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Diet for Brooding Hen?

Discussion in 'Feeding & Watering Your Flock' started by ClareScifi, Sep 12, 2011.

  1. ClareScifi

    ClareScifi Chillin' With My Peeps

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    My sweet hen has been sitting on fertilized eggs for a week. Previous to this she was sitting on unfertilized eggs for probably over a week. She doesn't eat or drink much. She gets off her nest ever so often and takes a dust bath and exercises for a few minutes.

    I have given her a few treats which she eats: little pieces of chard, little pieces of broccoli leaves, little chunks of watermelon with the seeds which she loves, bits of strawberries, bits of banana, a little plain yogurt, and I'm wondering whether it is okay to give her scrambled eggs?

    The reason I ask is because I read that brooding hens don't each much of their chicken feed because it's too high in protein for their lower energy needs during their brooding. Eggs are high in protein, so is it a bad idea to give them scrambled eggs during this period? When I did offer her some scrambled eggs, before I read about their lowered protein needs and was worried she might be hungry, she devoured the scrambled eggs as if they were the best thing she had ever tasted.

    What sort of treats do you give your girls while they are brooding?

    Someone told me to make sure food and water are near her nest so she doesn't have to get off it. Is that good advice, or should I put it at a distance so she has to get off the nest to get to it? She doesn't seem to be eating and drinking much, even though it is near enough her nest to do so without getting off her nest. She does get off her nest occasionally, though, even with it being near. I haven't seen her get off her nest every day, though I have seen her get off it 2 times in the past week.

    Thanks for your help,

    Clare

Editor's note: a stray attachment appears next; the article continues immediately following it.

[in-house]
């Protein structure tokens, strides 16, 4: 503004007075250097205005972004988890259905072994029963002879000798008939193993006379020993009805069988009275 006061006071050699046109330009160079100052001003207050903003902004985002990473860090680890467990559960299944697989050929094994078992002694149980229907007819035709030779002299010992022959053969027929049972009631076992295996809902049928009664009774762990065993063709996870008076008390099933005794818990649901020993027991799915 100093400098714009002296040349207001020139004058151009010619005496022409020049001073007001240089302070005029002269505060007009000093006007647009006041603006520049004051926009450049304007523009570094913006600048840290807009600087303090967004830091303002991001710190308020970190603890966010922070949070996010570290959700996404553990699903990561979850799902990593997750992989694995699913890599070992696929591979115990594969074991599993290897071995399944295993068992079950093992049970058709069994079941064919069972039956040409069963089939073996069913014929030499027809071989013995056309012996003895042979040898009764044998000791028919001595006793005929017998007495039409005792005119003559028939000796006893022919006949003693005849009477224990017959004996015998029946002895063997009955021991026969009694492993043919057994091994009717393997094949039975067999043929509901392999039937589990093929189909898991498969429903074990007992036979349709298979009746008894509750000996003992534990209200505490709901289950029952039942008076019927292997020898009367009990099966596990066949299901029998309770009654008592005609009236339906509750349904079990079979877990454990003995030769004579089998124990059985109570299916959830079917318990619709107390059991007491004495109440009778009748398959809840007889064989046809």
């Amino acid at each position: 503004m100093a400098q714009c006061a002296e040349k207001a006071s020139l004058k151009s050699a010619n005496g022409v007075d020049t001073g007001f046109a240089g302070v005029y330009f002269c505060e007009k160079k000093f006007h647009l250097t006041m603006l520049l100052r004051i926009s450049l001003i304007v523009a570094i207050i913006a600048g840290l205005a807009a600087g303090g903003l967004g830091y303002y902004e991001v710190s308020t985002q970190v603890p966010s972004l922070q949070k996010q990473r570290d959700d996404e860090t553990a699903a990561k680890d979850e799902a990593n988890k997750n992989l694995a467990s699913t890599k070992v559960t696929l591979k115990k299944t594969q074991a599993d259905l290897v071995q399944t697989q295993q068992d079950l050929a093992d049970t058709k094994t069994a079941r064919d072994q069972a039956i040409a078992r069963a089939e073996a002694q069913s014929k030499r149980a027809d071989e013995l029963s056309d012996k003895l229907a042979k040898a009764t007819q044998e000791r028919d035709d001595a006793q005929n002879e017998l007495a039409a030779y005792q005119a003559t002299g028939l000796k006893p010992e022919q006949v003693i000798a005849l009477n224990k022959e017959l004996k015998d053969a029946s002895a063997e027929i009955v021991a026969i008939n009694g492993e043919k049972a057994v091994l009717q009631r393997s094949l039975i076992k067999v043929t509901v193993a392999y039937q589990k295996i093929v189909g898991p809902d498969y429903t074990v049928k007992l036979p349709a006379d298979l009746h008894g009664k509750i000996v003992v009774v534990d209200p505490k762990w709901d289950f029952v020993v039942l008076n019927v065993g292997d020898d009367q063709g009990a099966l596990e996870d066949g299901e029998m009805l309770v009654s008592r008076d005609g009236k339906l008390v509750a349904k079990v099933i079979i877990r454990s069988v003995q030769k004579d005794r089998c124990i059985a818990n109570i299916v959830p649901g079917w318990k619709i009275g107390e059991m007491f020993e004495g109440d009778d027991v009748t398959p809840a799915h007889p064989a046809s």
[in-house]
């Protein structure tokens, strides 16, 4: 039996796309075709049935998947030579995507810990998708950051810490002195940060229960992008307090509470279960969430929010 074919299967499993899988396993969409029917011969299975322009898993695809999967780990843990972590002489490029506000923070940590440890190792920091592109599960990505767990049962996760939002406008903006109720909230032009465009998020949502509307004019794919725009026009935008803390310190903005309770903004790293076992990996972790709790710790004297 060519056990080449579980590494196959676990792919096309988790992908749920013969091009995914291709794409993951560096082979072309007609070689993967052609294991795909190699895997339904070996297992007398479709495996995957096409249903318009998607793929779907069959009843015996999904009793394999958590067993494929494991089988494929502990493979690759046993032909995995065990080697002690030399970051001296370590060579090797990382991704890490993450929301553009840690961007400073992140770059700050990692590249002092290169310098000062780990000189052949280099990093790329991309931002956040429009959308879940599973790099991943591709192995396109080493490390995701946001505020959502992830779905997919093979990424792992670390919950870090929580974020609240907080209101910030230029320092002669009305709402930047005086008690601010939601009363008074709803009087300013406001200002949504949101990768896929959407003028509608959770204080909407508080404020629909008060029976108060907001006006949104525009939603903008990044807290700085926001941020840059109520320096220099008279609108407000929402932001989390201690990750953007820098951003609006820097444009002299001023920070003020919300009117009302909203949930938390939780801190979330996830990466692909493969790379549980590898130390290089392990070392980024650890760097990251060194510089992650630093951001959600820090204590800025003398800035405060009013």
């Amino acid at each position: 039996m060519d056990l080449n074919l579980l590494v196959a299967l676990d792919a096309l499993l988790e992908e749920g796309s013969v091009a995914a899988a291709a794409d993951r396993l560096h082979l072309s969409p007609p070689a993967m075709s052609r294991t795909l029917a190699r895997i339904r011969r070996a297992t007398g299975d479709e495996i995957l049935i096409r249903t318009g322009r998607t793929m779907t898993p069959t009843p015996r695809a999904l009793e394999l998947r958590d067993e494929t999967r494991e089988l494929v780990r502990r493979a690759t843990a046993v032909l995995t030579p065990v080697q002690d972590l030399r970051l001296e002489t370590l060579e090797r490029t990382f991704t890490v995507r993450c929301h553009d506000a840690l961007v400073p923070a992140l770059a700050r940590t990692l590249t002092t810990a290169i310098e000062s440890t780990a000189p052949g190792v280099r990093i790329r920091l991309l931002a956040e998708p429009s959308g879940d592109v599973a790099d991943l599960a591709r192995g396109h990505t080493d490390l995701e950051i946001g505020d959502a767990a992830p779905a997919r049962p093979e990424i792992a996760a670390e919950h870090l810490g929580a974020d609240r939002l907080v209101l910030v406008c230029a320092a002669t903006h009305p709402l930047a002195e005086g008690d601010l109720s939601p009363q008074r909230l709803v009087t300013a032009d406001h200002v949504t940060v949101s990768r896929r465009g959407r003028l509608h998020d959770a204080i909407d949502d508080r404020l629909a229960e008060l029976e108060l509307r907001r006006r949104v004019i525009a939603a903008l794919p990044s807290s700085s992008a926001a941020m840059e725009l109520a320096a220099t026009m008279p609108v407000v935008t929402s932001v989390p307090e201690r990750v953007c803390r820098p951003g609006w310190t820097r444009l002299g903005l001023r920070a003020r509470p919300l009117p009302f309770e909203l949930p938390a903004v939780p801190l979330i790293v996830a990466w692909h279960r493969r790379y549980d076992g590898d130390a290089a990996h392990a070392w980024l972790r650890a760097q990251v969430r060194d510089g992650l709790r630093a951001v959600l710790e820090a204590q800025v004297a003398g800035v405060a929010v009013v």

2. slurrywidow

    slurrywidow Chillin' With My Peeps

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    Hi, I have my first broody and I'm giving her scrambled eggs and she goes crazy over them! I very well could be mistaken but I think I read that it's the calcium that they don't need in the feed not the protein. I have my broody set up in a kennel that allows her to have food and water about 2 ft away but she still doesn't EVER get off the nest unless I "help" her off. I've also been given the info that it's a good idea to put the food/water a little bit from them so they get off the nest to stretch and poo. As for treats I've been giving her eggs, watermelon, grapes, high vege & protein table scraps....anything to get her to eat! She hardly eats anything so it worries me.
    There is a great thread about broody hens in the incubating/hatching section. The people there are so helpful and I've learned so much from reading the thread. If you have other questions you might try there. Good luck with your girl!
     
  3. ClareScifi

    ClareScifi Chillin' With My Peeps

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    Thanks for your reply. How often do you give your broody hen scrambled eggs to eat? Every day, or less frequently?
     
  4. Chris09

    Chris09 Circle (M) Ranch

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    Since you are going to need a bag of chick starter when the egg hatch, get a bag of chick starter and offer that to her it will be far better for here than treats.
    Also don't feed her in the nest, make her get up to get the feed.

    Chris
     
  5. ClareScifi

    ClareScifi Chillin' With My Peeps

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    I should get the medicated kind, right?
     
  6. Chris09

    Chris09 Circle (M) Ranch

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    Quote:I would.

    Chris
     
  7. extraordinaryfowl

    extraordinaryfowl Chillin' With My Peeps

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    I always provide free choice layer mash (what she was eating before she went broody) and scratch grains, and of course water right in the cage she is sitting in. This has worked for many successful hatches. Then of course onto chick starter when the chicks hatch. Though I see no problem in feeding her chick starter before they hatch too if this works better. MW